LONDON • Eight of the English professional football clubs contacted by the independent inquiry into the game's sexual abuse scandal have failed to respond, and risk disciplinary action unless they tell the investigators what they know.
The Football Association (FA) is ready to step in and has the power to impose sanctions if it considers the clubs who have failed to comply - missing two separate deadlines over the past four months and displaying a level of non-cooperation described as "deeply concerning" by one specialist child-abuse lawyer - are threatening to undermine the investigation.
The inquiry team wrote to every amateur and professional club in England and Wales on Jan 11, asking them to supply any information relating to the period covered by the review, from 1970 to 2005, and requesting this was done by March 15 at the latest.
However, the first phase of the investigation has been hindered by the difficulties they have encountered while waiting for a number of clubs to cooperate.
The clubs who did not respond within the initial two-month period were contacted a second time and informed that a new deadline had been imposed, for the end of April.
Suspects named for allegedly abusing children within English football.
Yet the fact that eight clubs still failed to meet that six-week extension has led to the FA being notified and leaves questions about whether there are still people within the sport who are unwilling to cooperate, despite FA chairman Greg Clarke emphasising the importance of transparency.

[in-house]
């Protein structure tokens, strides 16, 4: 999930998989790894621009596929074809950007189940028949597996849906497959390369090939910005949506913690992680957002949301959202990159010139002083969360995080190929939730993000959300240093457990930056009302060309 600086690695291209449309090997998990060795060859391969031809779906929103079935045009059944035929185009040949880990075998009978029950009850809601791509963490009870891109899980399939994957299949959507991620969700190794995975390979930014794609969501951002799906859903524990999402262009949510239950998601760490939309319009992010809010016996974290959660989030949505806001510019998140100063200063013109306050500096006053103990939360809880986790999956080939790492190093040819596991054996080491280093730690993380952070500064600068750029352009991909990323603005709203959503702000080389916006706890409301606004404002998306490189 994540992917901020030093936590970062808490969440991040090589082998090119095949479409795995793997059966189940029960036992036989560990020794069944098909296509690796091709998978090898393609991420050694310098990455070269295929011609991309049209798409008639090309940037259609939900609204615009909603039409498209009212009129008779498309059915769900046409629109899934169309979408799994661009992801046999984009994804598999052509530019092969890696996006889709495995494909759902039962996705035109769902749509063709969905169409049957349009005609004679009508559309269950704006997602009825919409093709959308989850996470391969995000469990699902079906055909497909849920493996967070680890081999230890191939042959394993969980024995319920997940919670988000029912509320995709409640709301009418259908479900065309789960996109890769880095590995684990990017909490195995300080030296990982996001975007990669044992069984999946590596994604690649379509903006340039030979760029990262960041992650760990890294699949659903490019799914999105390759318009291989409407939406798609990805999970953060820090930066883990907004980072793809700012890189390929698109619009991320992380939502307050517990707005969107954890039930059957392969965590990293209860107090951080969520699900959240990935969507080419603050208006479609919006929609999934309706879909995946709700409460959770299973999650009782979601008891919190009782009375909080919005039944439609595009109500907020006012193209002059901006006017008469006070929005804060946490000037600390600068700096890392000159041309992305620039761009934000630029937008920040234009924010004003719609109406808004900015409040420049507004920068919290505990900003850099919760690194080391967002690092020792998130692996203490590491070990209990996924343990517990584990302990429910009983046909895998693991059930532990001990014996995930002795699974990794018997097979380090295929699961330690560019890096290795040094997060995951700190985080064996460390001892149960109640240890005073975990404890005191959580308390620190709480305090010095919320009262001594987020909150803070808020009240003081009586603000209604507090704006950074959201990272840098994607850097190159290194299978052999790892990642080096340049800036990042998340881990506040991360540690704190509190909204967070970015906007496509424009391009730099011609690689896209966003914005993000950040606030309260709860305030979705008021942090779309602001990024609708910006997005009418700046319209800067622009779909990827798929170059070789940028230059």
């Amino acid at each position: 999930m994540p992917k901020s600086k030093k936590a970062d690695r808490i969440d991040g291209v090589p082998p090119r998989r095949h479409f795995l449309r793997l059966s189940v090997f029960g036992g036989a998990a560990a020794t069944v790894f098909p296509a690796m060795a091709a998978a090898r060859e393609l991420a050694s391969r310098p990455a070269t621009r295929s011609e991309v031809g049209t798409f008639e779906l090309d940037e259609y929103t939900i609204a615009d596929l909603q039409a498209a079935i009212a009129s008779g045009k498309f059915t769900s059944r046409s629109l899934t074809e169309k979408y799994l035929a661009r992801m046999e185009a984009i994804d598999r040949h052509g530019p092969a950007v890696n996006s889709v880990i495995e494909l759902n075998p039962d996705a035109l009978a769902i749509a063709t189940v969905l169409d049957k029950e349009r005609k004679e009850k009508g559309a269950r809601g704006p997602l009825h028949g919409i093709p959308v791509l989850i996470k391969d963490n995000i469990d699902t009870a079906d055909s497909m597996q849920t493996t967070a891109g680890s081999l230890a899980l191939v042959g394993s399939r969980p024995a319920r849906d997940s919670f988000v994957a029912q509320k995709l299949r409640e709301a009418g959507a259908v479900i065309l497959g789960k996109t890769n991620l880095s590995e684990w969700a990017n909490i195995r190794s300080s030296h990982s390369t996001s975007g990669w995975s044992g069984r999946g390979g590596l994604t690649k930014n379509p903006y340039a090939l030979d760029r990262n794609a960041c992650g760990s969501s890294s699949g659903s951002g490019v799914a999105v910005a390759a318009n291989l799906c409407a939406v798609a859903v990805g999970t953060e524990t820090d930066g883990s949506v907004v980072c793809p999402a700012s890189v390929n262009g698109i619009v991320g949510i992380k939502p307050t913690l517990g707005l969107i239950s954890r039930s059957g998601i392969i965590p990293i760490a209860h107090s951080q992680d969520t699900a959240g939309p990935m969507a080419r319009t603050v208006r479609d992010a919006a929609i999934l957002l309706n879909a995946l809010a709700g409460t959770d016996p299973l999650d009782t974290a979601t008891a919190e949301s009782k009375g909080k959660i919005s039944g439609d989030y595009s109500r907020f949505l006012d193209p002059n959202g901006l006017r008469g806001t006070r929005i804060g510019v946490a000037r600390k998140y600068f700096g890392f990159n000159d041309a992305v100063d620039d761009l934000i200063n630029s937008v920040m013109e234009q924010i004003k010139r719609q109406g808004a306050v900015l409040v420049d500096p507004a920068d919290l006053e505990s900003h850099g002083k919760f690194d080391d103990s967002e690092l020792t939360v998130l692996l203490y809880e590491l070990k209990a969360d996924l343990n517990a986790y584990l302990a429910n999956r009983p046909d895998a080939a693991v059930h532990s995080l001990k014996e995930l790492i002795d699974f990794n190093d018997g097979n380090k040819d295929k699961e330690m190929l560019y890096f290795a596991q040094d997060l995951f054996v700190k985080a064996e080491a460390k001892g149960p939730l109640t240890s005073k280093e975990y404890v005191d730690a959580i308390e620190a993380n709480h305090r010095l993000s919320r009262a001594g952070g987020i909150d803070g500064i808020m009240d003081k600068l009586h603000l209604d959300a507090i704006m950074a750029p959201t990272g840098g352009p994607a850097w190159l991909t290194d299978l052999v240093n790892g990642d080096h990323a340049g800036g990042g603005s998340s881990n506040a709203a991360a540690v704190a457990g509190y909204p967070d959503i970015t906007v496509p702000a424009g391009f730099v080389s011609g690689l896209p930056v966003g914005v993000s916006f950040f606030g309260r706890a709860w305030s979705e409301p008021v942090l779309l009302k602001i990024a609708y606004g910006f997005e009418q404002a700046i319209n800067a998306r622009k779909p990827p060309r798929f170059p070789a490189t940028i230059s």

"The fact that clubs continue to ignore the FA inquiry and fail to cooperate is deeply concerning," said Dino Nocivelli, a lawyer who is representing a number of the former footballers. "It clearly shows their disregard for survivors of childhood sexual abuse within football and serious questions have to be asked as to the reasons why these clubs have decided not to engage."
The last available figures, released by the National Police Chiefs' Council on April 18, showed 560 people had come forward citing abuse and 252 suspects had been named since investigations began in November.
Around 23 per cent of the reported incidents - with 311 clubs named - related to the sport at professional level and Operation Hydrant, the specialist police unit investigating the matter, had received 1,432 referrals.
The inquiry, which will also look into girls' football, will examine any evidence of a possible network between the offenders.
The next stage of the inquiry will last several months and will focus on interviewing the survivors and key witnesses.